First experiences of minimally invasive colectomy were reported in 1990 when Moises Jacobs performed a laparoscopic right colectomy. Unluckily the lack of specific instruments limited a complete intracorporeal technique and therefore, that first attempt was only in part laparoscopic-assisted and mostly (vascular ligation, anastomosis) extracorporeal. With the introduction of the laparoscopic intestinal stapling devices, in the same year, Dennis Fowler accomplished an intraperitoneal sigma resection using EndoGIA stapler, and Joseph Uddo performed the first laparoscopic colostomy closure by means of a circular stapler. At last, in 1991, the same Joseph Uddo successfully attempted the first complete laparoscopic right hemicolectomy (12).

Even if at the beginning surgeons accepted with enthusiasm the modern minimally invasive technique, there were a lot of skepticism concerning laparoscopic treatment for bowel pathologies, and especially colon malignancies, mostly due to the fear for oncologic outcome (12). Feasibility of laparoscopic procedure is more technically complex than traditional approach. It requires different manual ability, advanced skills and experienced surgical team (13). In general, minimal access surgery carries out a series of complications of its own, which add to those well-known of open surgery, like port-site hernias (14). Nevertheless, it has been demonstrated similar complications rate between modern minimal invasive colectomy and traditional open technique, providing it is performed by experienced surgeons. Short- and long-term outcome, especially with regard to anastomotic leak rate, wound infection and cancer recurrence rate were found to be statistically not different when laparotomy and laparoscopic approaches were compared (12).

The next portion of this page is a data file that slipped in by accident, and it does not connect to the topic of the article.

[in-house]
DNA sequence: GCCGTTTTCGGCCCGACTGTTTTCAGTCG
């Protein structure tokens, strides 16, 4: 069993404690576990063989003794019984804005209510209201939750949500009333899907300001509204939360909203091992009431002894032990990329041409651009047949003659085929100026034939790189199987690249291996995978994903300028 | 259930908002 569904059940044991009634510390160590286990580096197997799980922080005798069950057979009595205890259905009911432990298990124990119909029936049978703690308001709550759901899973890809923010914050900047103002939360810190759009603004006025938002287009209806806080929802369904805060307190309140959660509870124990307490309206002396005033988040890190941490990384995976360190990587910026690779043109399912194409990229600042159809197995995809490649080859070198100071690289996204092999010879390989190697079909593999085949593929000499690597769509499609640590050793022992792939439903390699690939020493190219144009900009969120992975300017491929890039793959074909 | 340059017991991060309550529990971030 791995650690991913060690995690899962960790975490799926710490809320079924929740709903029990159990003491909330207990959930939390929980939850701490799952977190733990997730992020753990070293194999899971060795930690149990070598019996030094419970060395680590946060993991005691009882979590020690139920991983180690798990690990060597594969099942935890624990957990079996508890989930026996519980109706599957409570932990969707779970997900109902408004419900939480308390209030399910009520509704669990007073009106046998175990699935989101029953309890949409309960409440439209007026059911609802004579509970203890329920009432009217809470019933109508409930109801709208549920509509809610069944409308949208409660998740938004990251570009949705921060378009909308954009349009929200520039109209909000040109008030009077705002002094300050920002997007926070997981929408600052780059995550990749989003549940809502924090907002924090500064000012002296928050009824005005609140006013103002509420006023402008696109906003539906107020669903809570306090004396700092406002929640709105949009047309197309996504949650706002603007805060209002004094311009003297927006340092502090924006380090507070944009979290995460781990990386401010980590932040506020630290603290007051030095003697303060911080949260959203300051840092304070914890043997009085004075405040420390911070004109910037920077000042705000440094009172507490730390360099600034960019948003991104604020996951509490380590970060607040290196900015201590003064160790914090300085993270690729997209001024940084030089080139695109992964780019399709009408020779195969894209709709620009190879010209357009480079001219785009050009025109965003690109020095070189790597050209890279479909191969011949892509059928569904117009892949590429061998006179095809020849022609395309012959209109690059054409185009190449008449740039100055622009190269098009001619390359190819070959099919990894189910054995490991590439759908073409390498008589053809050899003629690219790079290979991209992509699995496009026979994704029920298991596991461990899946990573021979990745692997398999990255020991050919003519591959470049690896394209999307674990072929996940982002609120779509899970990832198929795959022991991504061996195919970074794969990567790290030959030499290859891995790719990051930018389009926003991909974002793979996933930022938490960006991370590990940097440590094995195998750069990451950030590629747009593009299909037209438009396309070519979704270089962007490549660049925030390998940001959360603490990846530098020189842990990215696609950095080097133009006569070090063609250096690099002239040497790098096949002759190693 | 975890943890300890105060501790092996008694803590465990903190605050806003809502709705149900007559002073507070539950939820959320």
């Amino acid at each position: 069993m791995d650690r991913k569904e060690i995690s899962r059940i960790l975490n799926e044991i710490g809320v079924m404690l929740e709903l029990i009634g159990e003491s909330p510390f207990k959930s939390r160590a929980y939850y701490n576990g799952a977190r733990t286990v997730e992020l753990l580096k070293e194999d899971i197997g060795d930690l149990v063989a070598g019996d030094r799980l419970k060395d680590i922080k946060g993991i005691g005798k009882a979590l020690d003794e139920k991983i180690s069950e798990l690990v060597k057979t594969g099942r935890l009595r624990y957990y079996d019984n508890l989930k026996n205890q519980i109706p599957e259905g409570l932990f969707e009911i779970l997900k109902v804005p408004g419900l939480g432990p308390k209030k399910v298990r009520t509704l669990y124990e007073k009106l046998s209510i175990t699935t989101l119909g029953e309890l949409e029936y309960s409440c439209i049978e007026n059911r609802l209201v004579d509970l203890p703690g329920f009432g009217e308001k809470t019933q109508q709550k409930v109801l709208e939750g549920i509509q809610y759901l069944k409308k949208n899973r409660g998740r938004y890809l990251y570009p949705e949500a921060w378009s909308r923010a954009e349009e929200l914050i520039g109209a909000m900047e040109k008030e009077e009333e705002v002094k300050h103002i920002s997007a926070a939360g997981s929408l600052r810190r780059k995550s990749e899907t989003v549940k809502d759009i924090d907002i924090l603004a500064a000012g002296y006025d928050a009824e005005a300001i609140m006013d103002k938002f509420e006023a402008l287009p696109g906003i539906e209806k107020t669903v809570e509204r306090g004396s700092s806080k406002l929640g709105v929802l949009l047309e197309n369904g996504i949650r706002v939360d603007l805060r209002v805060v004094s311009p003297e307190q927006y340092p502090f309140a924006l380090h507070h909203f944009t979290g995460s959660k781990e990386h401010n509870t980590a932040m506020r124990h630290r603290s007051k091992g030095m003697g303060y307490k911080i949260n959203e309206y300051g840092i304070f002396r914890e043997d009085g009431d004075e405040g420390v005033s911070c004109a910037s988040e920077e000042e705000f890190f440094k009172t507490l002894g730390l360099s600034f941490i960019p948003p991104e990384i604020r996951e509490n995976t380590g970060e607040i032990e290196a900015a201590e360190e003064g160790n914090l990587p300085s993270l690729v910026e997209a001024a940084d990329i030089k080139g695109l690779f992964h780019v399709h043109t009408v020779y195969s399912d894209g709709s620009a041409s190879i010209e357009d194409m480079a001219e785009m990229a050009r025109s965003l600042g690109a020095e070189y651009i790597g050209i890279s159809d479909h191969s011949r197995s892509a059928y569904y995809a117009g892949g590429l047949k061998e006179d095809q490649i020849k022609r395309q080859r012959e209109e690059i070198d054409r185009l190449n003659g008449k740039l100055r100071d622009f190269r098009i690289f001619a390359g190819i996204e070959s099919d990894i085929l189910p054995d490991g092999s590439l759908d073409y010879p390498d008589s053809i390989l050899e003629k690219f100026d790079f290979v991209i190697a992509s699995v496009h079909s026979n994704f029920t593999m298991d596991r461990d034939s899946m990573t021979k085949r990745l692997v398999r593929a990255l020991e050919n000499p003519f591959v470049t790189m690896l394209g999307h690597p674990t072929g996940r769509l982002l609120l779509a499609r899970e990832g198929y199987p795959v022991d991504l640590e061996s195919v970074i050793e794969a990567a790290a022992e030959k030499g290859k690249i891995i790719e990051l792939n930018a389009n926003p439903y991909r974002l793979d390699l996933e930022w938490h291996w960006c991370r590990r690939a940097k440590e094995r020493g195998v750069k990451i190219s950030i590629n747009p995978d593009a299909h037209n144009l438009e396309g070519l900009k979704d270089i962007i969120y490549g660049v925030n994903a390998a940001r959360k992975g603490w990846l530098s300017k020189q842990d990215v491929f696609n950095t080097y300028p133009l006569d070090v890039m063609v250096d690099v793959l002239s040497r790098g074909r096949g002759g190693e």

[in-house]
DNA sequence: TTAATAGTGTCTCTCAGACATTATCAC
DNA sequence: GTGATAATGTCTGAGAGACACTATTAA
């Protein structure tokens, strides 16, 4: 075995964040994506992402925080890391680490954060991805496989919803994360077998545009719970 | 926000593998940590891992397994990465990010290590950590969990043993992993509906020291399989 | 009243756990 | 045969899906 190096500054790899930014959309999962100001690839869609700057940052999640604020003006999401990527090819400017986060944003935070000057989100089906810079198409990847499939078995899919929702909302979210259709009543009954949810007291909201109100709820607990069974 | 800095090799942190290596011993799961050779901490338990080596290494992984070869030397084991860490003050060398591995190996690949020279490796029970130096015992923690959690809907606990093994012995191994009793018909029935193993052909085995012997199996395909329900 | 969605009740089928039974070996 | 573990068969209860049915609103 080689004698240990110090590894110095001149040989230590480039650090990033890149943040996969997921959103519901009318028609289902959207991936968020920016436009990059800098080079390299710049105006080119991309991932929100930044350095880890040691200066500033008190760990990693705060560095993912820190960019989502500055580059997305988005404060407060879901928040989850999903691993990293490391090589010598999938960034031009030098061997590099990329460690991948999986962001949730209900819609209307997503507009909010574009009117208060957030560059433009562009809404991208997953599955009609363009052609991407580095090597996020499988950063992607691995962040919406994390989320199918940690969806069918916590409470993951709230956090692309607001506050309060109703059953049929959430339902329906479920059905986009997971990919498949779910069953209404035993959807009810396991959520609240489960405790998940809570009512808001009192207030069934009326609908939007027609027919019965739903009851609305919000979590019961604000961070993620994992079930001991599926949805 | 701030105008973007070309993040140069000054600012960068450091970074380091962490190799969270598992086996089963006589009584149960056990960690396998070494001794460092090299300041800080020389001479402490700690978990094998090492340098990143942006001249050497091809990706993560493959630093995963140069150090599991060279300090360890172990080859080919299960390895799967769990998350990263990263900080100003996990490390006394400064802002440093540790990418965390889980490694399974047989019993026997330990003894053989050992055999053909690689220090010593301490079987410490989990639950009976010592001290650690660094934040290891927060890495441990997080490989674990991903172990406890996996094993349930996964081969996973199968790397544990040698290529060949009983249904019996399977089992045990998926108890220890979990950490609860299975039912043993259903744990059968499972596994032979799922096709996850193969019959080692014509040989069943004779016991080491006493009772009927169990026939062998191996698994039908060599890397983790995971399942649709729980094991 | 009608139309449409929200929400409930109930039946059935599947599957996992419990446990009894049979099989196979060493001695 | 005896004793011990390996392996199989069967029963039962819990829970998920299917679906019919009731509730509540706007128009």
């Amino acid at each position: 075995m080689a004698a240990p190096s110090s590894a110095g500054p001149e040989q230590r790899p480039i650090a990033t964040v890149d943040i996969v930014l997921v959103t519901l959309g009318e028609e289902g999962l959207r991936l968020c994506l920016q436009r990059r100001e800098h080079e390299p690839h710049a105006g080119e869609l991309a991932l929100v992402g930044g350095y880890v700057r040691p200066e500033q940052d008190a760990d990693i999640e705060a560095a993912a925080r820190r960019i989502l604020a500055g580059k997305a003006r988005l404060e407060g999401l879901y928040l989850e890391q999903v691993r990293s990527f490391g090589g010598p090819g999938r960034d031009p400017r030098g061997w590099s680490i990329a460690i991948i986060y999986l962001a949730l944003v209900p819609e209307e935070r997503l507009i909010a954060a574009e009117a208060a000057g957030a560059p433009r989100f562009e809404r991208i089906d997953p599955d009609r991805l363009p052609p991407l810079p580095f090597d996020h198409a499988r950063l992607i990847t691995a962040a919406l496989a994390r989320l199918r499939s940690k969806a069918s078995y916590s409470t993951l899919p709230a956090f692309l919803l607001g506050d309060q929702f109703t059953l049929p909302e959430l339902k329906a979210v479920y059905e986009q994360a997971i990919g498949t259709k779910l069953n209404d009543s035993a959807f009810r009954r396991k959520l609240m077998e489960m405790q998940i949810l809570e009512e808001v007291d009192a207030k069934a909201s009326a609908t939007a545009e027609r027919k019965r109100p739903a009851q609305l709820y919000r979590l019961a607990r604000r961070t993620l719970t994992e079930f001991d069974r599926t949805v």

The initial pessimism, which discredited laparoscopic large bowel surgery for cancer, was certainly due to the potential enhancement of tumor dissemination, accredited by first reports in literature, which emphasized the risk of trocar-site cancer metastasis (15). An explanation of this phenomenon might be a seeding during the extraction of the specimen through direct contact with the wound or with contaminated instruments, or indirectly, through neoplastic cells in the aerosol which move through pneumoperitoneum (chimney effect) (15). However, further studies concluded the higher rate in trocars’ recurrences was probably attributed to lack of technique (12), and reported other trials in which recurrence rate in laparoscopic port sites was similar to wound metastasis in open surgery at about 1% (16). The significant decrease of alarmism for this threatening complication that initially compromised laparoscopic adoption for colorectal cancer is certainly due to tumor isolation techniques according to which specimen is extracted through wound protector (17).